The Power of Programming and the EarlyNutrition Project: Opportunities for Health Promotion by Nutrition During the First Thousand Days of Life and Beyond

Ann Nutr Metab. 2014;64(3-4):187-96. doi: 10.1159/000365017. Epub 2014 Oct 2.

Abstract

At The Power of Programming 2014 Conference, researchers from multiple disciplines presented and discussed the effects of early nutrition and other environmental cues during the first thousand days of life and beyond on the lifelong risk of noncommunicable diseases. This paper aims to summarize the concepts and some of the first achievements of the EarlyNutrition research project that initiated the conference. The EarlyNutrition consortium is a multinational, multidisciplinary research collaboration of researchers from Europe, the USA, and Australia. A focus is placed on exploration of the developmental origins of obesity, adiposity, and related health outcomes. Here we report on the first findings of experimental approaches, cohort studies, randomized clinical trials, and systematic reviews of current information, as well as position papers, which have all been developed with the involvement of project partners. We conclude that the EarlyNutrition project has successfully established itself during the first 2 project years as a very strong platform for collaborative research on early programming effects. The first results, available already at this early stage of the project, point to great opportunities for health prevention strategies via the implementation of dietary and lifestyle modifications, with large effect sizes. Further results are expected which should support improved recommendations and related policies for optimized nutrition and lifestyle choices before and during pregnancy, in infancy, and in early childhood.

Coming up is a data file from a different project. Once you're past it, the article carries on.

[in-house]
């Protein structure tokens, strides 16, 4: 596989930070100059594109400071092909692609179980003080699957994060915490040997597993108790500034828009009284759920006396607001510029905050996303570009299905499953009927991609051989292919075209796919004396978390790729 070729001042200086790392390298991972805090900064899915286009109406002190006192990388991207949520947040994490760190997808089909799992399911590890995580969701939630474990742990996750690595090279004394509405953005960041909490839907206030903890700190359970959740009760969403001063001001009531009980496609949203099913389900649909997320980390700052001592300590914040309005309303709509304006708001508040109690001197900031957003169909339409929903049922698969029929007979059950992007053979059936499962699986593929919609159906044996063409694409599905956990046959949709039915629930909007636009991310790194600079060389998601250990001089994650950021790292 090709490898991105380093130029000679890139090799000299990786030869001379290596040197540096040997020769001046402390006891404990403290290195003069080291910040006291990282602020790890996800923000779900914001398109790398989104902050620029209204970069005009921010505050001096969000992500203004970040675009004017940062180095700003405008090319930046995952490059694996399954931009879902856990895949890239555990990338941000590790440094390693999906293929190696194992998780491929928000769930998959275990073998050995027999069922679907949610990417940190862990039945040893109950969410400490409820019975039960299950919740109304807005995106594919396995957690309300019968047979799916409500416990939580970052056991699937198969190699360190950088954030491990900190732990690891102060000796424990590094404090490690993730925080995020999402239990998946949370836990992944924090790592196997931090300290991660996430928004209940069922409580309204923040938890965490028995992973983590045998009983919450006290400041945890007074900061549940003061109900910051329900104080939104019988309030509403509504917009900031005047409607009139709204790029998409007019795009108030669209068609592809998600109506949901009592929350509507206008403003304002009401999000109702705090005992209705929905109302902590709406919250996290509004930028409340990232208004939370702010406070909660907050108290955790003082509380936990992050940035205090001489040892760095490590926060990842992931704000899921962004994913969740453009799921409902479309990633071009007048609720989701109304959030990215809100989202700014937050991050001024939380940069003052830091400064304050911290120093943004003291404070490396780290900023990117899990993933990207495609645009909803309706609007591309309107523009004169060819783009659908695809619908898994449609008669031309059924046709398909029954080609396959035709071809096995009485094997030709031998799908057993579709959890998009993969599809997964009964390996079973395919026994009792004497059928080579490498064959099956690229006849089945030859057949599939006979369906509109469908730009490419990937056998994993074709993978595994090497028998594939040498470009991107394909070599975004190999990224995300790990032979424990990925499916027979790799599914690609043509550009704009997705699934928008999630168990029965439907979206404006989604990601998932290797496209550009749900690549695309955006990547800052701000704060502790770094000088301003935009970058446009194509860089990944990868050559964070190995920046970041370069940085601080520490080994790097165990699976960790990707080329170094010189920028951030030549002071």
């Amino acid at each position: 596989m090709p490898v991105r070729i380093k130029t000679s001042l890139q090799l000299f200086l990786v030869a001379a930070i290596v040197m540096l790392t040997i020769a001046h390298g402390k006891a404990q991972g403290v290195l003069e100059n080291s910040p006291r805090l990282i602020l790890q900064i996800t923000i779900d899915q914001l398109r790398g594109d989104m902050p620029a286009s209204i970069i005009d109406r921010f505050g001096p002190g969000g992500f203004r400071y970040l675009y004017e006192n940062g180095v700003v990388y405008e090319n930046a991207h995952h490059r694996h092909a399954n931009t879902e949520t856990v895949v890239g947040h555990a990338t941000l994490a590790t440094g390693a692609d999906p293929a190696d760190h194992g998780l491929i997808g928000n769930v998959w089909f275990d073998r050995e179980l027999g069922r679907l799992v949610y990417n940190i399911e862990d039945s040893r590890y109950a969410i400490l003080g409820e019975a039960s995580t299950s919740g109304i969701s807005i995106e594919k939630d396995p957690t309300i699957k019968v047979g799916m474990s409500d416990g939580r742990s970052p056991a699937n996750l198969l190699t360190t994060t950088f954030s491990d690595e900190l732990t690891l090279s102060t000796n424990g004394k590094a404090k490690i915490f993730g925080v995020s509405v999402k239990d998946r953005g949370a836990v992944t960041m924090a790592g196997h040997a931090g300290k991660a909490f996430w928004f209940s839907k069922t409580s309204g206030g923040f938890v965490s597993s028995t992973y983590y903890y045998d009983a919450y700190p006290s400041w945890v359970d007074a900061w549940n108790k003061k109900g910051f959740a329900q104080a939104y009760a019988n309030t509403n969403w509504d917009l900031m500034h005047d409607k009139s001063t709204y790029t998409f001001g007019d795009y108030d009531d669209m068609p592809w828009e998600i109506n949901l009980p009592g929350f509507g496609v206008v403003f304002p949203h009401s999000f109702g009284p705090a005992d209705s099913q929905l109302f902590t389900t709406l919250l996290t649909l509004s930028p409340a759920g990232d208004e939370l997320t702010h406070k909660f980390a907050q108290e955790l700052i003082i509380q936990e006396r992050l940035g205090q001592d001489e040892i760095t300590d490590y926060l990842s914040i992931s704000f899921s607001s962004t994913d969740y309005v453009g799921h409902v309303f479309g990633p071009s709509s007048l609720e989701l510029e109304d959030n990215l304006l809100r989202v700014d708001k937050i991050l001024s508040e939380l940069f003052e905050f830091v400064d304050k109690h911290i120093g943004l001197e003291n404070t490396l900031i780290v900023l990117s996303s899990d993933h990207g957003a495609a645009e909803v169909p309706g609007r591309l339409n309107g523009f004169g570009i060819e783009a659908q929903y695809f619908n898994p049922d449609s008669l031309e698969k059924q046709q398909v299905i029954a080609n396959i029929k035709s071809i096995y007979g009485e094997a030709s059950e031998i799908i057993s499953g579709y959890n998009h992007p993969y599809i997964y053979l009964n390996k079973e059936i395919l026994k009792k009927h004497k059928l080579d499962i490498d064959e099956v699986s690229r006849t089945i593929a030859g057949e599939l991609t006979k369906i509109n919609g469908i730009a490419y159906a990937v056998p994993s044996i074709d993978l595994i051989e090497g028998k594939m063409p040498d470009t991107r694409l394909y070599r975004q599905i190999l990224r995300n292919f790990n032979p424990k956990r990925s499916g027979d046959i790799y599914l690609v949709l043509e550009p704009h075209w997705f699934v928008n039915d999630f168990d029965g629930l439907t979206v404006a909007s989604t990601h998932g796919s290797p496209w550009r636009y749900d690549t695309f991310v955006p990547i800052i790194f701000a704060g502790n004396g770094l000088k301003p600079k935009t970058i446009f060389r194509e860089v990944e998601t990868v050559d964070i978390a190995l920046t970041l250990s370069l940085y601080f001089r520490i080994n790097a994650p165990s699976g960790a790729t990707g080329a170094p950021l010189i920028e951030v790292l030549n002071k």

Publication types

  • Introductory Journal Article
  • Research Support, Non-U.S. Gov't

MeSH terms

  • Adiposity
  • Australia / epidemiology
  • Child Development*
  • Congresses as Topic
  • Diet / adverse effects
  • Europe / epidemiology
  • Female
  • Fetal Development*
  • Health Promotion*
  • Humans
  • Infant
  • Infant Nutritional Physiological Phenomena*
  • Infant, Newborn
  • Life Style
  • Male
  • Maternal Nutritional Physiological Phenomena*
  • Nutrition Policy*
  • Obesity / epidemiology
  • Obesity / etiology
  • Obesity / prevention & control*
  • Pregnancy
  • Risk Factors
  • United States / epidemiology